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Saturday, 23 April 2011

Am I cramming or in flow?

There is nothing like a deadline to get a writer into gear. Focus not Phaff (or Faff if you prefer) is the mission statement this week. I seem to have a million and one things to do before I go to Padstow, one of which is writing a couple of pieces to read out over a glass or two, we all contribute.

Let me tell you a story... Back in 2008 I decided my narrative driven cookery book which is highly stylised and has been in creation since 2005, wasn't really growing or going anywhere, after initial publisher interest the trail went cold.

Maybe it is because I did everything the wrong way around as I thought I would have to submit three chapters for the publishers to gain an overview of what it was about. I wrote the intro to the book, I had more than a few recipes mapped out, I knew what it should look like, I had done the photo shoot for the characters, I knew who my main players were, I had run the premise past a few trusted bookish folk, I knew who my audience was but I felt the actual writing content around food writing didn't quite hit the mark. Cookery writing is very different, the approach, the technique, words to avoid, writing descriptive prose needs to tease and tantalise the taste buds, yet like any good prose writing you need to breathe fire into your story and make it live.

So with the support of Creative Dorset and a mini-bursary from the Arts Council and Arvon, I went on the 'Writing for food' residential course at Totleigh run by the Arvon foundation. If you have never been on a writing course, it is worth considering one of their many programmes around the country; a four/five day residential course. I guarantee you won't regret it, I believe it is tax deductible against your CPD, they do assist with bursaries, it is industry recognised as being THE foundation to run well delivered programmes and it is great fun, you never know who'll you'll meet. Personally, I struggle to write anything mildly interesting or satisfying whilst I am there but when I come away, it is like I have been given an enema, writerly stuff pours out of me for months.

This was not the first course I attended and God willing, it certainly will not be the last. The course was run by Orlando Murrin and Tamasin Day-Lewis with guest speaker being Simon Parkes of 'The Calcutta Kitchen' fame.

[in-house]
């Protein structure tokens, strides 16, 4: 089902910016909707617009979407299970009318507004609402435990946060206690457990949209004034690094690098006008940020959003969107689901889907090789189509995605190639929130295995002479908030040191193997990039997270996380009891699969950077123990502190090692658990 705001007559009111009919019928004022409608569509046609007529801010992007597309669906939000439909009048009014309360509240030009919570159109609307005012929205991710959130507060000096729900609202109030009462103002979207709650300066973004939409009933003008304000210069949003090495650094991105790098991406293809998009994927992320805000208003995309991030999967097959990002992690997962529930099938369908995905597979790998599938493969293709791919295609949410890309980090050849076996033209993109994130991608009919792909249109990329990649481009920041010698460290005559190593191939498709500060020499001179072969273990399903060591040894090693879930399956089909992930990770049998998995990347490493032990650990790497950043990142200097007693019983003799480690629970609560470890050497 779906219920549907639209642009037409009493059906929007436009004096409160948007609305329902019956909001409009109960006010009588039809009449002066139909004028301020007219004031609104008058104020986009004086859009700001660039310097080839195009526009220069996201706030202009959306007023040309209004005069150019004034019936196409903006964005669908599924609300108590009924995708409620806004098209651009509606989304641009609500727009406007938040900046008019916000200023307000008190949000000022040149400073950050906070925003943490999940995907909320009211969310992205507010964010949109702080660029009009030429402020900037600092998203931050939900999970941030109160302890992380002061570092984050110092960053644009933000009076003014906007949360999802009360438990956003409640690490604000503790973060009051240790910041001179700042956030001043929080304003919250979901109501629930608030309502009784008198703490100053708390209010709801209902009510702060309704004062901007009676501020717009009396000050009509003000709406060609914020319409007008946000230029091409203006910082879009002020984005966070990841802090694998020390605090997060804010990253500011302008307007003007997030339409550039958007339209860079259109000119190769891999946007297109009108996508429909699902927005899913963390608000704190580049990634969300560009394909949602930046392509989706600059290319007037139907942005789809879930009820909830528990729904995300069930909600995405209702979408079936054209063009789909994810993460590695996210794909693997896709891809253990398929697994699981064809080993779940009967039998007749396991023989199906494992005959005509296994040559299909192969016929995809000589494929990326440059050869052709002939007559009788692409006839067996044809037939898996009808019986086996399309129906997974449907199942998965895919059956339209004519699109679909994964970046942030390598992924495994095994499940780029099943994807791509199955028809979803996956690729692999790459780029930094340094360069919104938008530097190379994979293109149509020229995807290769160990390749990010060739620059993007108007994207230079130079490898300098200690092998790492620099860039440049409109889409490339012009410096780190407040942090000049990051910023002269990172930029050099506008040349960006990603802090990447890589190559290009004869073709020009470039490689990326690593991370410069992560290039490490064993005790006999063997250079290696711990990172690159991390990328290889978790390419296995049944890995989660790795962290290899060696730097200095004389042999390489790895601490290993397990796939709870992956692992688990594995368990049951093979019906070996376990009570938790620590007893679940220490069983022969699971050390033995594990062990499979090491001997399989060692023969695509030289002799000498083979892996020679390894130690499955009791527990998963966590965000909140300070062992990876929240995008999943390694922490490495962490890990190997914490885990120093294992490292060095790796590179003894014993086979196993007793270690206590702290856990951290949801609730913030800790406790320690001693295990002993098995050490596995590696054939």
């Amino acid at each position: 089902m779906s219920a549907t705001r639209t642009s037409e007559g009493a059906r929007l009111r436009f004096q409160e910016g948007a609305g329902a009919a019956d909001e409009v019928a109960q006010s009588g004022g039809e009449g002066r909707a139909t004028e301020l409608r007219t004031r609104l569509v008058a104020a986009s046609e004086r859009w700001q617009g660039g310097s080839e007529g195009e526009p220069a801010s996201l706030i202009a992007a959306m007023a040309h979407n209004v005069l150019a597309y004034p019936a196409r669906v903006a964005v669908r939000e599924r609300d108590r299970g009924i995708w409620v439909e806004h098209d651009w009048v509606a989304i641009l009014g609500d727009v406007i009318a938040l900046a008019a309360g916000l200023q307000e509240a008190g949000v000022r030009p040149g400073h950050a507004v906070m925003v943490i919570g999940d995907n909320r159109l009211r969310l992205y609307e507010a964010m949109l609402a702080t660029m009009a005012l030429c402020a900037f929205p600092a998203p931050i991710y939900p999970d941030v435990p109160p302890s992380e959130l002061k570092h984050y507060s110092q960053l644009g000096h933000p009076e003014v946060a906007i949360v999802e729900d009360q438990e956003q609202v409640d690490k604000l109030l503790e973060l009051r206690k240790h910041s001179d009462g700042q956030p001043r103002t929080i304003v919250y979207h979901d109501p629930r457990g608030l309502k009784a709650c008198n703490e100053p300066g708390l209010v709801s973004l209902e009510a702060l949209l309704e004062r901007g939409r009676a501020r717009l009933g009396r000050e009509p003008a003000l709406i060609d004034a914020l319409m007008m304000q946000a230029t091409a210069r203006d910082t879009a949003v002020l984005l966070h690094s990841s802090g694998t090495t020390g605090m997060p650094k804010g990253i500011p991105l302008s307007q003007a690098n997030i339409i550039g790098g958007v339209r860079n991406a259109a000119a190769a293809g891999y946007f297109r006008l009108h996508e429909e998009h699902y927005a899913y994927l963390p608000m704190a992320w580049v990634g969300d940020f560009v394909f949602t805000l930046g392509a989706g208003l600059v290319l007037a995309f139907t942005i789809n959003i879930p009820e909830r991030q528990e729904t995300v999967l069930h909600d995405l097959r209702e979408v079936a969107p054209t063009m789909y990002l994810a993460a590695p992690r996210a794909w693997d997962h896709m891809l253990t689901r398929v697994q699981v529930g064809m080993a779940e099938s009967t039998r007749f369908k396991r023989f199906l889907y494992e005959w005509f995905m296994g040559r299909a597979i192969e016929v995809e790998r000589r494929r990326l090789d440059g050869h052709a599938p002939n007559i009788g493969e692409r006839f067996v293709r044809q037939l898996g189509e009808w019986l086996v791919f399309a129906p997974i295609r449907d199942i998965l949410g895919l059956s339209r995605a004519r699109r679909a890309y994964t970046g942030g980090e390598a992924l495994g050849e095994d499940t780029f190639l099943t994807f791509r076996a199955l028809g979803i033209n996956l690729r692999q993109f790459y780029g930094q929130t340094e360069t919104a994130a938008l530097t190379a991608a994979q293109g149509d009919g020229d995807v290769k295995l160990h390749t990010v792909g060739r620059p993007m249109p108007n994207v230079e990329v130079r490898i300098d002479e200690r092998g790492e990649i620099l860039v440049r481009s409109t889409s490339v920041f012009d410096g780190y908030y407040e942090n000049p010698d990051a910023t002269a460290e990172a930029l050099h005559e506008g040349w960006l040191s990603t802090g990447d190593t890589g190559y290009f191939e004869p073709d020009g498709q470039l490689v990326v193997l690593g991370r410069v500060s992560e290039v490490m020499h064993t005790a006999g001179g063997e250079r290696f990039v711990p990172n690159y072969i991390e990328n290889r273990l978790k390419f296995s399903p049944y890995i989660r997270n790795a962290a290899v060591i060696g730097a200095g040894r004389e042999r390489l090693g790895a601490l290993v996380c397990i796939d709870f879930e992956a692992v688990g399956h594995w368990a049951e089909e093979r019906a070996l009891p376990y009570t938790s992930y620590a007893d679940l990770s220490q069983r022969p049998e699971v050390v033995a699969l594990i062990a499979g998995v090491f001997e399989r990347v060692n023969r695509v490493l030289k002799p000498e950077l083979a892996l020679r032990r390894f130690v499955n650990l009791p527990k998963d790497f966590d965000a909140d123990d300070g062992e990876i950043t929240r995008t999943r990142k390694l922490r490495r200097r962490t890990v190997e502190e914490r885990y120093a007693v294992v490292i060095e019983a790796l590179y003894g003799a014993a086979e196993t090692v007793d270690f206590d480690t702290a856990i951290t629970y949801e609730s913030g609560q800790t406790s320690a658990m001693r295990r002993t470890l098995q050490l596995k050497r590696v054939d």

Orlando and his partner Peter Steggall, have recently moved their HQ from France and after much searching found a beautiful property which they have stamped their own mark on and opened their wonderful boutique hotel in Langford Fivehead, a pile that dates back to 1453. It's hallmark carries all the grace and elegance of Orlando himself.

What I hadn't reckoned on was the bunch of foodie folk that I would meet and bond with on the week ahead. Fifteen of us, with diverse backgrounds and an age range spanning some forty years from 21 through to 65, yet we all got on like the proverbial house on fire. Our common interest was food, drink, writing and travel... so a match made in heaven was cemented and we all vowed to reunite every year at the first May BH to share our love of all things cookery, writerly and travely and we call ourselves Gathering Nuts in May. We each take it in turn to organise the long weekend and the organiser gets the Diva's bedroom, then Susan (food technologist who has seem many of your M & S delicacies through their conception to inception) and I, stay on to take advantage of the whole week. Having stayed near Ludlow 2009, Rye 2010 and this year our Sam (test kitchen chef) has booked us a pile near Padstow.

To get back to my original point of this post, as D-Day looms imminent, there is nothing like a deadline to channel your focus. At home before I leave, lists of numbers if things go right, lists of numbers if things go wrong, my annual accounts, bills, blogging, wedding outfit, shopping for the Duchess, beauty treatments and shopping for Padstow need to be done over the next four days... Oh and the piece or two I need to write for our reading night.

I am trying to utilise my time wisely, yet still managing to work on the writing of the book adaptation, plus continuing to promote the Prequel and Sequel to Cannes Feature film script through its final week of submission before it closes off on 30th April, but the housework has been pushed into the background and now resembles Munster Lodge as whispers of cobwebs coat every available surface. Oh well something has to give.

I cannot say that my time has been idle before, but I do seem to think a lot these days before writing. Previously I just had to get on and write, but now... reflection first, actual writing second.